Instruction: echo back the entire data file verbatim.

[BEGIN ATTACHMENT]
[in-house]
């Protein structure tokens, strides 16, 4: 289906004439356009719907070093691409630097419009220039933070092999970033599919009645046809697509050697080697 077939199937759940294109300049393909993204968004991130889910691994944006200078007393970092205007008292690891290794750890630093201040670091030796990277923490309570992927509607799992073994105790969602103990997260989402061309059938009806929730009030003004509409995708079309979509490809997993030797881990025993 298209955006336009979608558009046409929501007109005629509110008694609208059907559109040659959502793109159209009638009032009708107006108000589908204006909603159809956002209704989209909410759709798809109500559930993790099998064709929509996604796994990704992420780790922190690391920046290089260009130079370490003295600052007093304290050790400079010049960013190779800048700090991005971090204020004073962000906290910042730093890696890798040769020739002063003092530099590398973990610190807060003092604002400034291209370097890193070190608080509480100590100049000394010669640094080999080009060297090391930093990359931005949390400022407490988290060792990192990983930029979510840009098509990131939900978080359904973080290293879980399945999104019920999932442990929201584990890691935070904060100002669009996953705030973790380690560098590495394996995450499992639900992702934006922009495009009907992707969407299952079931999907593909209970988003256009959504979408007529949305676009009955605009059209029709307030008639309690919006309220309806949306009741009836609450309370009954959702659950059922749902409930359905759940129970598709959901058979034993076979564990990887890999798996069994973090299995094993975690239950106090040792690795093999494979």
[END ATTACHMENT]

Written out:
[in-house]
């Protein structure tokens, strides 16, 4: 289906004439356009719907070093691409630097419009220039933070092999970033599919009645046809697509050697080697 077939199937759940294109300049393909993204968004991130889910691994944006200078007393970092205007008292690891290794750890630093201040670091030796990277923490309570992927509607799992073994105790969602103990997260989402061309059938009806929730009030003004509409995708079309979509490809997993030797881990025993 298209955006336009979608558009046409929501007109005629509110008694609208059907559109040659959502793109159209009638009032009708107006108000589908204006909603159809956002209704989209909410759709798809109500559930993790099998064709929509996604796994990704992420780790922190690391920046290089260009130079370490003295600052007093304290050790400079010049960013190779800048700090991005971090204020004073962000906290910042730093890696890798040769020739002063003092530099590398973990610190807060003092604002400034291209370097890193070190608080509480100590100049000394010669640094080999080009060297090391930093990359931005949390400022407490988290060792990192990983930029979510840009098509990131939900978080359904973080290293879980399945999104019920999932442990929201584990890691935070904060100002669009996953705030973790380690560098590495394996995450499992639900992702934006922009495009009907992707969407299952079931999907593909209970988003256009959504979408007529949305676009009955605009059209029709307030008639309690919006309220309806949306009741009836609450309370009954959702659950059922749902409930359905759940129970598709959901058979034993076979564990990887890999798996069994973090299995094993975690239950106090040792690795093999494979």